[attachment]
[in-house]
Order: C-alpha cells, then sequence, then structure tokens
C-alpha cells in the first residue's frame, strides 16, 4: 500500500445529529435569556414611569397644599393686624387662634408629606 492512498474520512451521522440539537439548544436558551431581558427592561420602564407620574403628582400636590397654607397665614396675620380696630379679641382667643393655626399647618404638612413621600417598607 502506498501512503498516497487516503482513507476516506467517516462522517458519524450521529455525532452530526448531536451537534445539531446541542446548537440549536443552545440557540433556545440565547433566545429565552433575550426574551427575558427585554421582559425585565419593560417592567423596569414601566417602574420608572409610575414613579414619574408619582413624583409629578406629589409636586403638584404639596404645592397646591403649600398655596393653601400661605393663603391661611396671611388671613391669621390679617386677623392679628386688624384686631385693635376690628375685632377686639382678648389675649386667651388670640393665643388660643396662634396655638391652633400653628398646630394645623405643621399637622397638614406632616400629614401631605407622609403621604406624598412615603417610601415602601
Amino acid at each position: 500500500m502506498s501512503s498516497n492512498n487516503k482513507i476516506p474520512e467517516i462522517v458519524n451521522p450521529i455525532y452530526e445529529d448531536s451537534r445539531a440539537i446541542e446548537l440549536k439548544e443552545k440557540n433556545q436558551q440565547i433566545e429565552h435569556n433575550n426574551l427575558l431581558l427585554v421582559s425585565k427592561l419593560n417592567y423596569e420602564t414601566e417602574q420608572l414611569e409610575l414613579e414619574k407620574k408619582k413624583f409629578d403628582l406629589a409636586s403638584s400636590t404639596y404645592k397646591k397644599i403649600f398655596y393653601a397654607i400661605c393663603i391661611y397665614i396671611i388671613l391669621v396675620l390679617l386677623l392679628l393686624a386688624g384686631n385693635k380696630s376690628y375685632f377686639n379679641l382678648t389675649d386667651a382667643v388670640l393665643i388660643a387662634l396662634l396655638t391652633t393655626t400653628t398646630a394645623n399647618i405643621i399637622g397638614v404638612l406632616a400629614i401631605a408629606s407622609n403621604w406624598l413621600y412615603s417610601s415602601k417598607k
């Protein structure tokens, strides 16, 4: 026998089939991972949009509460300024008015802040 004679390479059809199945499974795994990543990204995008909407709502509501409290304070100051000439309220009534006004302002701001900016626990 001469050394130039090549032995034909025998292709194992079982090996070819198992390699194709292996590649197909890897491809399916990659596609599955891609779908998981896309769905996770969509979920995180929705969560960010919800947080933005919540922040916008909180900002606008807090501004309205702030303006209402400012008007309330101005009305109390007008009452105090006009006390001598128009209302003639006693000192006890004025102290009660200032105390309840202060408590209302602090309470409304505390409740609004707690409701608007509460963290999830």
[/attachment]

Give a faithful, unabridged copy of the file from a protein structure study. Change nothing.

[in-house]
Order: C-alpha cells, then sequence, then structure tokens
C-alpha cells in the first residue's frame, strides 16, 4: 500500500445529529435569556414611569397644599393686624387662634408629606 492512498474520512451521522440539537439548544436558551431581558427592561420602564407620574403628582400636590397654607397665614396675620380696630379679641382667643393655626399647618404638612413621600417598607 502506498501512503498516497487516503482513507476516506467517516462522517458519524450521529455525532452530526448531536451537534445539531446541542446548537440549536443552545440557540433556545440565547433566545429565552433575550426574551427575558427585554421582559425585565419593560417592567423596569414601566417602574420608572409610575414613579414619574408619582413624583409629578406629589409636586403638584404639596404645592397646591403649600398655596393653601400661605393663603391661611396671611388671613391669621390679617386677623392679628386688624384686631385693635376690628375685632377686639382678648389675649386667651388670640393665643388660643396662634396655638391652633400653628398646630394645623405643621399637622397638614406632616400629614401631605407622609403621604406624598412615603417610601415602601
Amino acid at each position: 500500500m502506498s501512503s498516497n492512498n487516503k482513507i476516506p474520512e467517516i462522517v458519524n451521522p450521529i455525532y452530526e445529529d448531536s451537534r445539531a440539537i446541542e446548537l440549536k439548544e443552545k440557540n433556545q436558551q440565547i433566545e429565552h435569556n433575550n426574551l427575558l431581558l427585554v421582559s425585565k427592561l419593560n417592567y423596569e420602564t414601566e417602574q420608572l414611569e409610575l414613579e414619574k407620574k408619582k413624583f409629578d403628582l406629589a409636586s403638584s400636590t404639596y404645592k397646591k397644599i403649600f398655596y393653601a397654607i400661605c393663603i391661611y397665614i396671611i388671613l391669621v396675620l390679617l386677623l392679628l393686624a386688624g384686631n385693635k380696630s376690628y375685632f377686639n379679641l382678648t389675649d386667651a382667643v388670640l393665643i388660643a387662634l396662634l396655638t391652633t393655626t400653628t398646630a394645623n399647618i405643621i399637622g397638614v404638612l406632616a400629614i401631605a408629606s407622609n403621604w406624598l413621600y412615603s417610601s415602601k417598607k
């Protein structure tokens, strides 16, 4: 026998089939991972949009509460300024008015802040 004679390479059809199945499974795994990543990204995008909407709502509501409290304070100051000439309220009534006004302002701001900016626990 001469050394130039090549032995034909025998292709194992079982090996070819198992390699194709292996590649197909890897491809399916990659596609599955891609779908998981896309769905996770969509979920995180929705969560960010919800947080933005919540922040916008909180900002606008807090501004309205702030303006209402400012008007309330101005009305109390007008009452105090006009006390001598128009209302003639006693000192006890004025102290009660200032105390309840202060408590209302602090309470409304505390409740609004707690409701608007509460963290999830």